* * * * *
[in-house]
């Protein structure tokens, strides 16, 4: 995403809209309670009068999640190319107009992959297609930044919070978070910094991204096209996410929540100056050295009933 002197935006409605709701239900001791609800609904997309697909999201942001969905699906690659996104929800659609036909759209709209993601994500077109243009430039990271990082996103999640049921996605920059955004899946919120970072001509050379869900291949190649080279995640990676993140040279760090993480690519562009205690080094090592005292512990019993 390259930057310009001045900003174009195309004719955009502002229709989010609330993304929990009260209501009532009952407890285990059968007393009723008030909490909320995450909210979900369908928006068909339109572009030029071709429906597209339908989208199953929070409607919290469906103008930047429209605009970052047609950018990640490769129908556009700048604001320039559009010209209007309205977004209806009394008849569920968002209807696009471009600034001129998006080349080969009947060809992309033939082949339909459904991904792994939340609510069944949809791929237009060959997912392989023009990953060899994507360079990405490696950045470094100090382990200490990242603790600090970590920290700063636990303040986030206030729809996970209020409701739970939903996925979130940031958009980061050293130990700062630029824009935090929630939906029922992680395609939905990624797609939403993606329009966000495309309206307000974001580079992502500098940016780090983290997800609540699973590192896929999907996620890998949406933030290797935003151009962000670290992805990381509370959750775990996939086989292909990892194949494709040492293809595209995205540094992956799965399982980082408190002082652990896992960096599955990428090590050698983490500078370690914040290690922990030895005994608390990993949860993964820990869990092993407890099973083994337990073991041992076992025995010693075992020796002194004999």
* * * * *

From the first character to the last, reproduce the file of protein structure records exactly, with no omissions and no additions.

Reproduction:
[in-house]
């Protein structure tokens, strides 16, 4: 995403809209309670009068999640190319107009992959297609930044919070978070910094991204096209996410929540100056050295009933 002197935006409605709701239900001791609800609904997309697909999201942001969905699906690659996104929800659609036909759209709209993601994500077109243009430039990271990082996103999640049921996605920059955004899946919120970072001509050379869900291949190649080279995640990676993140040279760090993480690519562009205690080094090592005292512990019993 390259930057310009001045900003174009195309004719955009502002229709989010609330993304929990009260209501009532009952407890285990059968007393009723008030909490909320995450909210979900369908928006068909339109572009030029071709429906597209339908989208199953929070409607919290469906103008930047429209605009970052047609950018990640490769129908556009700048604001320039559009010209209007309205977004209806009394008849569920968002209807696009471009600034001129998006080349080969009947060809992309033939082949339909459904991904792994939340609510069944949809791929237009060959997912392989023009990953060899994507360079990405490696950045470094100090382990200490990242603790600090970590920290700063636990303040986030206030729809996970209020409701739970939903996925979130940031958009980061050293130990700062630029824009935090929630939906029922992680395609939905990624797609939403993606329009966000495309309206307000974001580079992502500098940016780090983290997800609540699973590192896929999907996620890998949406933030290797935003151009962000670290992805990381509370959750775990996939086989292909990892194949494709040492293809595209995205540094992956799965399982980082408190002082652990896992960096599955990428090590050698983490500078370690914040290690922990030895005994608390990993949860993964820990869990092993407890099973083994337990073991041992076992025995010693075992020796002194004999």